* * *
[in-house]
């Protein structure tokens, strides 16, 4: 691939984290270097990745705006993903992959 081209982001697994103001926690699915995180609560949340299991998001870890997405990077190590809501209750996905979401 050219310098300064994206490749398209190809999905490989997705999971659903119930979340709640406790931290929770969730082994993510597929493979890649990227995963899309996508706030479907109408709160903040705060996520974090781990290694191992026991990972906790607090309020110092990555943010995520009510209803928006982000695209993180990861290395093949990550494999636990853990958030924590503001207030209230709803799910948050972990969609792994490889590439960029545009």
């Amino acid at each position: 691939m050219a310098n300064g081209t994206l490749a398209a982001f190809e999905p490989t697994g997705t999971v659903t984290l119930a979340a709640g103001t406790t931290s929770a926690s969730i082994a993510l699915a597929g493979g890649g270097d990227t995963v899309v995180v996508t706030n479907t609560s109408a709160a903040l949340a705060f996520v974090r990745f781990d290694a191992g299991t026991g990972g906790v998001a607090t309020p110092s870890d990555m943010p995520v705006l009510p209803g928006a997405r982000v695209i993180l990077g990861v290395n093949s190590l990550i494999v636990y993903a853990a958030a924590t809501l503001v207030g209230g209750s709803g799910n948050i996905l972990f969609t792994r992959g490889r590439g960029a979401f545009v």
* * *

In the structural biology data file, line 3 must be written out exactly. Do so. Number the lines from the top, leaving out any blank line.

């Amino acid at each position: 691939m050219a310098n300064g081209t994206l490749a398209a982001f190809e999905p490989t697994g997705t999971v659903t984290l119930a979340a709640g103001t406790t931290s929770a926690s969730i082994a993510l699915a597929g493979g890649g270097d990227t995963v899309v995180v996508t706030n479907t609560s109408a709160a903040l949340a705060f996520v974090r990745f781990d290694a191992g299991t026991g990972g906790v998001a607090t309020p110092s870890d990555m943010p995520v705006l009510p209803g928006a997405r982000v695209i993180l990077g990861v290395n093949s190590l990550i494999v636990y993903a853990a958030a924590t809501l503001v207030g209230g209750s709803g799910n948050i996905l972990f969609t792994r992959g490889r590439g960029a979401f545009v």